Last week in Bellevue, WA, around 1100 C++ programmers got together for CppCon. I love this conference – it’s a chance to meet up with my existing C++ community friends and make new ones, to learn new techniques and explore parts of C++, and to get excited about where C++ is headed in the next 5 years. Just about everything in C++ is represented, from low-level optimization techniques to functional template metaprogramming.
This year the program was strong as always, and many slots featured 2 or 3 talks that I wanted to see; of course I could only be in one place at a time. Of those that I attended, here are a few highlights.
Matt Godbolt’s keynote, “Unbolting the Compiler’s Lid”, was excellent. I think Matt was really feeling the love this conference, as well he should; his Compiler Explorer is an excellent tool that has changed the way we communicate about C++. His talk highlighted the accessibility of using Compiler Explorer and I hope that as a result, more C++ programmers get the curiosity to look under the hood and understand what their code is really doing. It’s great also that the whole project is available on Github so that anyone can grab it and use it locally, perhaps on a code base internal to their company.
John Regehr is a well-known blogger and authority on undefined behaviour, and his two-part talk was really good. He showed where and why undefined behaviour exists and offered ideas for a path forwards for dealing with UB. He is also a very good speaker, as I find many university professors tend to be. Scott Schurr’s talk “Type Punning in C++17: Avoiding Pun-defined Behavior” was also a good talk that showed a lot of code and covered practical techniques for avoiding UB. Scott ran out of time and had to omit a section of the slides, but what he did show was very good advice.
I like talks that are both entertaining and rigorous, and Arthur O’Dwyer delivers both in spades. He had two talks at CppCon this year. “dynamic_cast From Scratch” was an excellent exploration of C++ inheritance as implemented against the Itanium ABI, and “A SoupÃ§on of SFINAE” offered very useful techniques for leveraging home-made type traits. There is a lot in both talks that can be applied against the codebases I work in.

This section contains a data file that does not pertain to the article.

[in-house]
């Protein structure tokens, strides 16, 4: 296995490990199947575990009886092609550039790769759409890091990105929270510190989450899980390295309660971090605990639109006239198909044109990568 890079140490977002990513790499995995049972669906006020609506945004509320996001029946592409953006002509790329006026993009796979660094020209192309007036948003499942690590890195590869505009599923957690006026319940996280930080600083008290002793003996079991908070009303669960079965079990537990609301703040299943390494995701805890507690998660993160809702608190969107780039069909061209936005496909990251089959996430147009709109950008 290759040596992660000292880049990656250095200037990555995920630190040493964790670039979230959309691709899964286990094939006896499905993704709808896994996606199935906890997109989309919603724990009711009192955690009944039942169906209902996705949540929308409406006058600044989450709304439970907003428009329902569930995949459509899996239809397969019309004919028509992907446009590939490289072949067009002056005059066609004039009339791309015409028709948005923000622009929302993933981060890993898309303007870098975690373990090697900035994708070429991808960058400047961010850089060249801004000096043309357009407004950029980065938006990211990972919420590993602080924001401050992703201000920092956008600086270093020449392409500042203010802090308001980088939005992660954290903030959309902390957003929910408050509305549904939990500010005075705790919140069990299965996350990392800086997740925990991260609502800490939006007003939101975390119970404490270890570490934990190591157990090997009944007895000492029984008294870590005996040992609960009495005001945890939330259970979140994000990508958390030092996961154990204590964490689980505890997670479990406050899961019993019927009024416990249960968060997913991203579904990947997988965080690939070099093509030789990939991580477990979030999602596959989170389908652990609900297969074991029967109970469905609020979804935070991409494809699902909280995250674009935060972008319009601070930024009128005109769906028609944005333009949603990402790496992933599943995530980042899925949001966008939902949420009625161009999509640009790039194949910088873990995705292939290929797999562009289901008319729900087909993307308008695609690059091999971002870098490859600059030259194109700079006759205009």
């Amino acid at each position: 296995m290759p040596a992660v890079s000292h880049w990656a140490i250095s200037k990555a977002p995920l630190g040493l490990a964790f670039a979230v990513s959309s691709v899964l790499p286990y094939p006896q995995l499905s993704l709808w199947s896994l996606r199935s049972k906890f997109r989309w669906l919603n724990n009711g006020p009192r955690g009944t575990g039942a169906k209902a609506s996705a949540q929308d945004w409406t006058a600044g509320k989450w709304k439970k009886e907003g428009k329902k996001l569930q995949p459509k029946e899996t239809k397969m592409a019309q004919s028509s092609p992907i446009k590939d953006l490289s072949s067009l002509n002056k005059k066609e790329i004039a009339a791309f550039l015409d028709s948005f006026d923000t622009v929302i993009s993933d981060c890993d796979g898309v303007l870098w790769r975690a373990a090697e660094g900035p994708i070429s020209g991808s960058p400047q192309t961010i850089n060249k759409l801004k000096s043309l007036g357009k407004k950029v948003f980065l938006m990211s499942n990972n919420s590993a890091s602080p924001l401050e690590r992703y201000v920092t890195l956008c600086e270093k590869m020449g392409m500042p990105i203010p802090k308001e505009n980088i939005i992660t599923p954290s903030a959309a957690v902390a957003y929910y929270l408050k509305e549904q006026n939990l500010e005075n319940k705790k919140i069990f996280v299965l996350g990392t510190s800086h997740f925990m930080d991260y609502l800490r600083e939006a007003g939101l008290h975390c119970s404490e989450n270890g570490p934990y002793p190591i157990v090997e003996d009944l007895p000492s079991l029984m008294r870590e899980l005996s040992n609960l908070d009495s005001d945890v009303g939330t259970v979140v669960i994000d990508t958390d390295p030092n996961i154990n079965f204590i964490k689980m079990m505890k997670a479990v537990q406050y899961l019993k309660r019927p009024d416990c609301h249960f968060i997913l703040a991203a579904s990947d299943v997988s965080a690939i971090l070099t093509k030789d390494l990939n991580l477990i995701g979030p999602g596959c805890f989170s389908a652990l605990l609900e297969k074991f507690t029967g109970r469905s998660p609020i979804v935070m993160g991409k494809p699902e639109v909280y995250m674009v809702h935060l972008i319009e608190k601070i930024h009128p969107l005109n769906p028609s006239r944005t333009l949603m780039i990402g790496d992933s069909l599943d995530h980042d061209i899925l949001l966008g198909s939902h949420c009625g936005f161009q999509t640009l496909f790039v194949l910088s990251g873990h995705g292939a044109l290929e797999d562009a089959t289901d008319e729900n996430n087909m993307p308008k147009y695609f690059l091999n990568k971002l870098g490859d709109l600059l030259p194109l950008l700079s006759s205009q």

This year’s CppCon featured many talks about allocators, and I found two very useful. Bob Steagall presented “How to Write a Custom Allocator”, which particularly opened my eyes to fancy pointers and their use in relocatable heaps. This is a technique I’ll definitely be looking into; I think it has great applicability to my projects. Pablo Halpern presented “Modern Allocators: The Good Parts” on Friday morning, a comprehensive overview of how allocators have changed for C++17 and a really good explanation of how exactly the new polymorphic memory resource approach works. Again, this is something that is very exciting for me personally in terms of how much easier it is to use. In the past I’ve seen people reimplement standard containers just because the allocation was so hard to control. My hope now is that with the C++17 changes, we can use an allocator to get the control we want and not take on the maintenance burden of rewriting so much.
Another fun talk to finish up with on Friday was Juan Arrieta’s “Travelling the Solar System with C++: Programming Rocket Science”. This talk was light on C++ content compared to other talks, but really engrossing nonetheless. Juan is a good presenter and hearing all about his work at JPL kept me spellbound for the hour.
All these talks, and more, were great, and when the videos start appearing on YouTube, I’ll be watching the rest – and probably re-watching the ones I liked. Bash Films did a fantastic job last year getting the videos sorted out in short order, so I expect there won’t be long to wait. But for me CppCon isn’t just about the talks; it’s about the connections and the opportunity to discuss things, between sessions or over food and/or drink.
At CppCon, I can ask Marshall Clow about specifics of how the standard library is implemented (why is a moved-from string cleared when it’s within the small buffer, and does it matter?), or I can chat with David Sankel about whether or not the currently-proposed coroutines are sufficiently powerful to represent certain mathematical constructs. I can ask Chandler Carruth about whether such-and-such inhibits RVO (he was noncommittal, but empirical evidence shows that RVO still works fine in that case, yay!). I can hash out new ideas with Louis Dionne and GaÅ¡per AÅ¾man for removing current limitations I run into with lambdas. Or I can meet new friends like Stephanie Hurlburt, who’s doing exciting things with texture compression that could really make a difference to the games industry. The list of inspiring people and interactions is almost endless.
I’ve come away from CppCon energised, with tons of new things to try and to apply. Thanks to Jon, Bryce, and everyone else who made CppCon run smoothly, and see you next year!